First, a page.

The U.S. was often criticized for not ratifying the U.N. Convention on the Rights of the Child, at a time when most other developed countries did so.  But it based its perception on research into child health and wellbeing, and on the findings of physicians and social workers who had worked with foster and adopted children for many years, and seen the damage done by impermanence, even in foster homes that were much better funded and supervised than in some countries.  So when the Hague Convention was developed, the U.S. was at the forefront of development efforts.

Many nations in Africa and elsewhere believe that the U.S. and European countries are practicing cultural genocide by taking children out of their birth countries and raising them elsewhere.  As a result, they are often vocal supporters of the U.N. Convention and the implementation of alternatives to institutionalization, such as foster homes, in their own countries.  The problem is that, very often, these countries simply do not have the resources to develop and manage a high quality foster care system.  And some of these countries are afflicted, on a fairly regular basis, by natural disasters and civil strife that uproot foster families, as well as biological families.

While the ideal situation for Japan, or any other country, should be one in which every child has a permanent, loving family in his/her own homeland, we know that it’s not possible in the real world.  What we should be pushing for is for Japan to follow the lead of other Asian countries, like South Korea and China, that have accepted the importance of encouraging both permanent, adoptive domestic homes for children, AND, where such homes don’t fully meet the needs, the importance of encouraging a well regulated international adoption system.

South Korea, for example, which has placed children with Americans since the 1950s, has begun developing financial and other incentives for Koreans within Korea to get rid of notions of the “blood tie”, and to begin adopting domestically.  Between the increasing prosperity of the country and efforts to modernize people’s thinking and behavior with regard to adoption, the number of children needing international adoption has dropped sharply.  But there are still children for whom international adoption is the next best solution, and Korea runs, arguably, one of the cleanest, least corrupt international adoption programs in the world.  It has also developed one of the world’s best programs of health services for children needing parents. 

China used to have a huge problem with abandoned babies, partly because of poverty and the one-child policy (where corrupt officials often punished people for having over-quota children with extremely onerous fines, loss of jobs and apartments, and even forced abortion and sterilization).  In recent years, however, increased prosperity and the phasing out of the one-child policy, as well as more enlightened attitudes about adoption, have reduced the need for international adoption to a point where the wait for a healthy infant could be up to ten years.  However, China has not had as much success in promoting the domestic adoption of older children and children with special needs, and has now built a very strong program for getting these children adopted internationally.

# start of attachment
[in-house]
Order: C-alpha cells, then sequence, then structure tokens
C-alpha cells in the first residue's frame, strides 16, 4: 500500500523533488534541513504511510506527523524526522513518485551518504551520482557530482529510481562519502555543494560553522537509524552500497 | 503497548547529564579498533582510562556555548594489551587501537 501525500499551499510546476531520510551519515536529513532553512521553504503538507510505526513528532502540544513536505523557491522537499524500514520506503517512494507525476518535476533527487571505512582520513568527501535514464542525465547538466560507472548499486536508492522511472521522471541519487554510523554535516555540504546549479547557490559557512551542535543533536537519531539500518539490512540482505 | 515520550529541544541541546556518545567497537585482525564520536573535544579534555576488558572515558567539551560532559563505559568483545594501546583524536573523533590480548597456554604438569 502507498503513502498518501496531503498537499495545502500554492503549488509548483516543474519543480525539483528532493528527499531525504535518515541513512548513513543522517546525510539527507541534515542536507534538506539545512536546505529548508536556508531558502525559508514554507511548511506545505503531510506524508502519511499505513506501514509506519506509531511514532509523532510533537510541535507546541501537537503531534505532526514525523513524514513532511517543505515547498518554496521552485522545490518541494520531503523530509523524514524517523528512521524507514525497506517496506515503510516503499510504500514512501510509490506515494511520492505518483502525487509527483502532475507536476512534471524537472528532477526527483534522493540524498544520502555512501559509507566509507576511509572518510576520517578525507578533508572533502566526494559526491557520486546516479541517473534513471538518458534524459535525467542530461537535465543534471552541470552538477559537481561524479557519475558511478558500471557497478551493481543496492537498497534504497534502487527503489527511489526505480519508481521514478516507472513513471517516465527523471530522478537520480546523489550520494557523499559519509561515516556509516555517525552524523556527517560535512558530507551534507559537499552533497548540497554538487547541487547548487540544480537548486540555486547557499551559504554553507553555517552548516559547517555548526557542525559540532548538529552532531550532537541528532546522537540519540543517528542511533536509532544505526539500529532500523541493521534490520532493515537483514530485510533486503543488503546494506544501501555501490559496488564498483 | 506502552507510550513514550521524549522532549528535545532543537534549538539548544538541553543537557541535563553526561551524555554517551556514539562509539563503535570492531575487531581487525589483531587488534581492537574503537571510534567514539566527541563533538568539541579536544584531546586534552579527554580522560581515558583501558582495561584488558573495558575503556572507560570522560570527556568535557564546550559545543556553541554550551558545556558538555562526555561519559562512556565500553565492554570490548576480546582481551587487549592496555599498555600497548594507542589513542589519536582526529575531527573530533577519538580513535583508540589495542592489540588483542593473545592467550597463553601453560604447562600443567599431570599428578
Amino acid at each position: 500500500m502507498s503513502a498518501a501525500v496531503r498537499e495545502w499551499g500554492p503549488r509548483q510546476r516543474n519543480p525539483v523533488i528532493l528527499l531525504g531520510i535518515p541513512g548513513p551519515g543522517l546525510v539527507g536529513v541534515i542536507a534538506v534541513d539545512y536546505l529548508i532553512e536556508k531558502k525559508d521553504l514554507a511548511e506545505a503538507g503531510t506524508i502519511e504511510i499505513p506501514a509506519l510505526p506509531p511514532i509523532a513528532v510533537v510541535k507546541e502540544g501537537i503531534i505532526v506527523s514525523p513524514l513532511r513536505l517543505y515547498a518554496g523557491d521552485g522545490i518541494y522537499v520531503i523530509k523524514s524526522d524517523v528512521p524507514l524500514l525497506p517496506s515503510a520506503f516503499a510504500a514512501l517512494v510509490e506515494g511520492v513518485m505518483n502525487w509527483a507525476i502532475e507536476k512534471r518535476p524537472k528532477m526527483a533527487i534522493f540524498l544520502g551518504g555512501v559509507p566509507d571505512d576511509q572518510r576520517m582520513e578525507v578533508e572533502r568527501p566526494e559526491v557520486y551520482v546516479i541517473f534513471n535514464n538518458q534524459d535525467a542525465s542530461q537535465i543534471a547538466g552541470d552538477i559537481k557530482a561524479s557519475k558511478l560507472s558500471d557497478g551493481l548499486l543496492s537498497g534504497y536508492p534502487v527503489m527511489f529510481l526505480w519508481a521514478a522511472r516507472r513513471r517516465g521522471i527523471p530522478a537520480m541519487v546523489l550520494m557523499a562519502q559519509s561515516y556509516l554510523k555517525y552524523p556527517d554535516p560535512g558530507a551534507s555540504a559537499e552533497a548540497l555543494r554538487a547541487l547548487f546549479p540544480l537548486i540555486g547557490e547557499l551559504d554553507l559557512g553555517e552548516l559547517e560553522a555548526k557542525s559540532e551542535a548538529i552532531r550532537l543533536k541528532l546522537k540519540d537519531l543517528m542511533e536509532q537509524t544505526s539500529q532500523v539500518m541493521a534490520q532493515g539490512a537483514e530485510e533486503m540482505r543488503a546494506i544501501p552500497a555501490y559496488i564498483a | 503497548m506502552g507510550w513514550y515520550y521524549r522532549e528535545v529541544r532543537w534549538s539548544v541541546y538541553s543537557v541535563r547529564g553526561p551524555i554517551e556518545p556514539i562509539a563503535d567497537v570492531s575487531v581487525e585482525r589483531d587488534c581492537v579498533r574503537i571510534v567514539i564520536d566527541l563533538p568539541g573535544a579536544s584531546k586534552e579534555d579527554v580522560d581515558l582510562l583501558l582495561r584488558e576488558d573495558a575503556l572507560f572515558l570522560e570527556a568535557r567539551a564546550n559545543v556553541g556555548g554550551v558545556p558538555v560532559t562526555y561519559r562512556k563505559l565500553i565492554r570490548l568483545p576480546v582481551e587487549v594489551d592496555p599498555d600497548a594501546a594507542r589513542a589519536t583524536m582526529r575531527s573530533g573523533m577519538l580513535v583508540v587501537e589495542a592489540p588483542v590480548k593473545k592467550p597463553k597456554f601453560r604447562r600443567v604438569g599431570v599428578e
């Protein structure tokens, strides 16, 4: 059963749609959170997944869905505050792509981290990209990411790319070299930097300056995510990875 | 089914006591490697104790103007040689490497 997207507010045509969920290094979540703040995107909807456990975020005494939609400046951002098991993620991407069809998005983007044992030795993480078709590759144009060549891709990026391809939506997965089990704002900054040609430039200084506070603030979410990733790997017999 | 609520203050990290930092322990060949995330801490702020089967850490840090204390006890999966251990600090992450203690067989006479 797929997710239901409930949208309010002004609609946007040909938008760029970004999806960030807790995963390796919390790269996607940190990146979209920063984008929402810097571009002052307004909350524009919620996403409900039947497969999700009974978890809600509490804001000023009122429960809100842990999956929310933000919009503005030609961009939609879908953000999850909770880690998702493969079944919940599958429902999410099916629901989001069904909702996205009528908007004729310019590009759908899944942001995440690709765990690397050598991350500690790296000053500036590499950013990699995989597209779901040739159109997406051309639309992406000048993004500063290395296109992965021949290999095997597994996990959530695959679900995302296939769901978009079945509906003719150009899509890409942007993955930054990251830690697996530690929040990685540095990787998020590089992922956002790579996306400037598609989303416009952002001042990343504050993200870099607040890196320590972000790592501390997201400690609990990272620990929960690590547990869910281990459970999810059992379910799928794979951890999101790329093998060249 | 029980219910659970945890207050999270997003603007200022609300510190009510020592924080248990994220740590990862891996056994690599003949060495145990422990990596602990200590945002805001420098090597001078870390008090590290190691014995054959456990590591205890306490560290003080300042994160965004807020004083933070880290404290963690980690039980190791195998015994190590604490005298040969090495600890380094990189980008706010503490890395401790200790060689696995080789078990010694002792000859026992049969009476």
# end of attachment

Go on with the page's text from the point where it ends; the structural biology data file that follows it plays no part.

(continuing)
Both the Korean program and the Chinese program are consistent with Hague principles, though South Korea has signed, but not yet ratified the Hague.  I would like to see Japan learn from these and other countries that have implemented Hague compliant systems.  I feel that such systems would be best for children, and would protect birthparents and adoptive families.  But I worry that advocates of keeping children in their own country at almost any cost will prevail in Japan, which already has tendencies in this direction.  If this route is taken, then I believe that too many children will continue to live in limbo—just moved from an orphanage to foster care, but with little hope of finding permanence.

Sharon

Posted by sak9645 on Jun 24, 2016 at 11:05pm

Hello, we utilized VIDA in NY and Agency to Rescue Children in Chiba, Japan to bring our 2 sons home. We were open to children with special needs. We brought our 12yo home in 2005 at 6 months old and our 10yo home in 2008, at 16 months old. Both had cleft palate.

When we adopted, we were told that adoptive parents had to have a “demonstratable” connection to Japan. I had lived in Japan and spoke the language so that was good. It also helped that we were open to a child of mixed race and/or special needs.

It was also explained to me that there were few children available to be adopted because abortion is much more common in Japan than in the US.

Good luck!

Posted by Stephenie on Sep 21, 2017 at 4:30pm